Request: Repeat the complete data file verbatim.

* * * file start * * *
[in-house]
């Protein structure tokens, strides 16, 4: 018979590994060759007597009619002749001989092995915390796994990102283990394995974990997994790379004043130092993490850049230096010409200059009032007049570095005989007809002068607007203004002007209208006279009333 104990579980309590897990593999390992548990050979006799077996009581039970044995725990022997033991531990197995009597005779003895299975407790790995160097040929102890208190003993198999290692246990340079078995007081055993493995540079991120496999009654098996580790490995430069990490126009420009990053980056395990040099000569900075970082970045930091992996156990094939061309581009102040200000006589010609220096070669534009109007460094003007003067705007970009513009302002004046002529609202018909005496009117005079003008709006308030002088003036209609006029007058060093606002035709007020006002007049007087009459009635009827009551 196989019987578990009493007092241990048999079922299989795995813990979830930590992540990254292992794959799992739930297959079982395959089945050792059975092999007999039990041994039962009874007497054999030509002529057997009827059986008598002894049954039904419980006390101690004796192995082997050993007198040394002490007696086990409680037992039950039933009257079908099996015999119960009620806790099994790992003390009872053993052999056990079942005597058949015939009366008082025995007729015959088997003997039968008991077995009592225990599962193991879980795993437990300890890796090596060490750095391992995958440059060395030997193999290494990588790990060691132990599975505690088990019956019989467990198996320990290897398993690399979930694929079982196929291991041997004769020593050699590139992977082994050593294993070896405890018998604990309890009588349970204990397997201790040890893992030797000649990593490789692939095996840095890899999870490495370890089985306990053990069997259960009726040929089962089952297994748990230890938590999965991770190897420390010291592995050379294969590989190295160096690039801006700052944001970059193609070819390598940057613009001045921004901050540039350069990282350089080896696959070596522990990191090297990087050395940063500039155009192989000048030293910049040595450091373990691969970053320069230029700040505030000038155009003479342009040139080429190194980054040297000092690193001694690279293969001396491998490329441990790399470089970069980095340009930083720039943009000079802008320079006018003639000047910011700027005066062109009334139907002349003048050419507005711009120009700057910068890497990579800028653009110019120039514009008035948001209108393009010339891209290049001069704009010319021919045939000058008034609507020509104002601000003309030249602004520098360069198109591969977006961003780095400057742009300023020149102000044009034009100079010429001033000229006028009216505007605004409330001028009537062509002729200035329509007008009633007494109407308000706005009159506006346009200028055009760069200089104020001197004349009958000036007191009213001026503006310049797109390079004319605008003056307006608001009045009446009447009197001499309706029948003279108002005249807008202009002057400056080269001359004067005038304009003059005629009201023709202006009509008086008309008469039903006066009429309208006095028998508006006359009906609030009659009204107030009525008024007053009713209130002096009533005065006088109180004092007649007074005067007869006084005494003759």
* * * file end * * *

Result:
[in-house]
């Protein structure tokens, strides 16, 4: 018979590994060759007597009619002749001989092995915390796994990102283990394995974990997994790379004043130092993490850049230096010409200059009032007049570095005989007809002068607007203004002007209208006279009333 104990579980309590897990593999390992548990050979006799077996009581039970044995725990022997033991531990197995009597005779003895299975407790790995160097040929102890208190003993198999290692246990340079078995007081055993493995540079991120496999009654098996580790490995430069990490126009420009990053980056395990040099000569900075970082970045930091992996156990094939061309581009102040200000006589010609220096070669534009109007460094003007003067705007970009513009302002004046002529609202018909005496009117005079003008709006308030002088003036209609006029007058060093606002035709007020006002007049007087009459009635009827009551 196989019987578990009493007092241990048999079922299989795995813990979830930590992540990254292992794959799992739930297959079982395959089945050792059975092999007999039990041994039962009874007497054999030509002529057997009827059986008598002894049954039904419980006390101690004796192995082997050993007198040394002490007696086990409680037992039950039933009257079908099996015999119960009620806790099994790992003390009872053993052999056990079942005597058949015939009366008082025995007729015959088997003997039968008991077995009592225990599962193991879980795993437990300890890796090596060490750095391992995958440059060395030997193999290494990588790990060691132990599975505690088990019956019989467990198996320990290897398993690399979930694929079982196929291991041997004769020593050699590139992977082994050593294993070896405890018998604990309890009588349970204990397997201790040890893992030797000649990593490789692939095996840095890899999870490495370890089985306990053990069997259960009726040929089962089952297994748990230890938590999965991770190897420390010291592995050379294969590989190295160096690039801006700052944001970059193609070819390598940057613009001045921004901050540039350069990282350089080896696959070596522990990191090297990087050395940063500039155009192989000048030293910049040595450091373990691969970053320069230029700040505030000038155009003479342009040139080429190194980054040297000092690193001694690279293969001396491998490329441990790399470089970069980095340009930083720039943009000079802008320079006018003639000047910011700027005066062109009334139907002349003048050419507005711009120009700057910068890497990579800028653009110019120039514009008035948001209108393009010339891209290049001069704009010319021919045939000058008034609507020509104002601000003309030249602004520098360069198109591969977006961003780095400057742009300023020149102000044009034009100079010429001033000229006028009216505007605004409330001028009537062509002729200035329509007008009633007494109407308000706005009159506006346009200028055009760069200089104020001197004349009958000036007191009213001026503006310049797109390079004319605008003056307006608001009045009446009447009197001499309706029948003279108002005249807008202009002057400056080269001359004067005038304009003059005629009201023709202006009509008086008309008469039903006066009429309208006095028998508006006359009906609030009659009204107030009525008024007053009713209130002096009533005065006088109180004092007649007074005067007869006084005494003759």